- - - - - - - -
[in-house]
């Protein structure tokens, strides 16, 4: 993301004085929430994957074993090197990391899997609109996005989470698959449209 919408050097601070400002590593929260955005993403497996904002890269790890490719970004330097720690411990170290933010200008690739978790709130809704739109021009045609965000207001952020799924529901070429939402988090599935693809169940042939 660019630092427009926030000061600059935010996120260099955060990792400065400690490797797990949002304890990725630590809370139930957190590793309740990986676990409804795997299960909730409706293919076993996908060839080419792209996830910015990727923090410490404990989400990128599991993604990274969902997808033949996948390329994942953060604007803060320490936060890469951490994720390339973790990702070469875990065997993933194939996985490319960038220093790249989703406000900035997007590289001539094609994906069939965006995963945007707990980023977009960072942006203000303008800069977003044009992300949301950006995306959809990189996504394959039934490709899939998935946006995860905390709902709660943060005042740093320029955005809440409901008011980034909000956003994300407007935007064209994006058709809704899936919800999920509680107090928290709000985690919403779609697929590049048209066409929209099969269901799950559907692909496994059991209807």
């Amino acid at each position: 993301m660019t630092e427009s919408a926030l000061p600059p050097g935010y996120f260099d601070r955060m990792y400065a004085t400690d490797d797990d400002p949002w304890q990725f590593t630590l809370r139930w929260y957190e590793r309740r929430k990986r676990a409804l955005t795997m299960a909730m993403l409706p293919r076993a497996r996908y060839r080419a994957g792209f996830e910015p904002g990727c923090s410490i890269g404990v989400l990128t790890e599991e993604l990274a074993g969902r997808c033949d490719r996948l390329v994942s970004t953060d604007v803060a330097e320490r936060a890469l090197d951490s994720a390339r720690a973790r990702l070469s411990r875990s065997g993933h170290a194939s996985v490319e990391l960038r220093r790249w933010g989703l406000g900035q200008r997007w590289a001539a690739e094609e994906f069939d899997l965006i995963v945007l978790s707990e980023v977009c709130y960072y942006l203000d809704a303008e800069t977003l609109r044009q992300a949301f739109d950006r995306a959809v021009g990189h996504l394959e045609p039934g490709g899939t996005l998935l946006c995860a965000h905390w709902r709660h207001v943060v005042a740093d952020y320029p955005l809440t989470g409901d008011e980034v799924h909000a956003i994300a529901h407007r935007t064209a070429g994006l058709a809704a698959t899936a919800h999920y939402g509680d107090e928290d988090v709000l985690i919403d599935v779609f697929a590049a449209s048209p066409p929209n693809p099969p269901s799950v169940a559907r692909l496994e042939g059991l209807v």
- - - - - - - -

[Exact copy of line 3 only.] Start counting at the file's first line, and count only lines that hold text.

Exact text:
């Amino acid at each position: 993301m660019t630092e427009s919408a926030l000061p600059p050097g935010y996120f260099d601070r955060m990792y400065a004085t400690d490797d797990d400002p949002w304890q990725f590593t630590l809370r139930w929260y957190e590793r309740r929430k990986r676990a409804l955005t795997m299960a909730m993403l409706p293919r076993a497996r996908y060839r080419a994957g792209f996830e910015p904002g990727c923090s410490i890269g404990v989400l990128t790890e599991e993604l990274a074993g969902r997808c033949d490719r996948l390329v994942s970004t953060d604007v803060a330097e320490r936060a890469l090197d951490s994720a390339r720690a973790r990702l070469s411990r875990s065997g993933h170290a194939s996985v490319e990391l960038r220093r790249w933010g989703l406000g900035q200008r997007w590289a001539a690739e094609e994906f069939d899997l965006i995963v945007l978790s707990e980023v977009c709130y960072y942006l203000d809704a303008e800069t977003l609109r044009q992300a949301f739109d950006r995306a959809v021009g990189h996504l394959e045609p039934g490709g899939t996005l998935l946006c995860a965000h905390w709902r709660h207001v943060v005042a740093d952020y320029p955005l809440t989470g409901d008011e980034v799924h909000a956003i994300a529901h407007r935007t064209a070429g994006l058709a809704a698959t899936a919800h999920y939402g509680d107090e928290d988090v709000l985690i919403d599935v779609f697929a590049a449209s048209p066409p929209n693809p099969p269901s799950v169940a559907r692909l496994e042939g059991l209807v």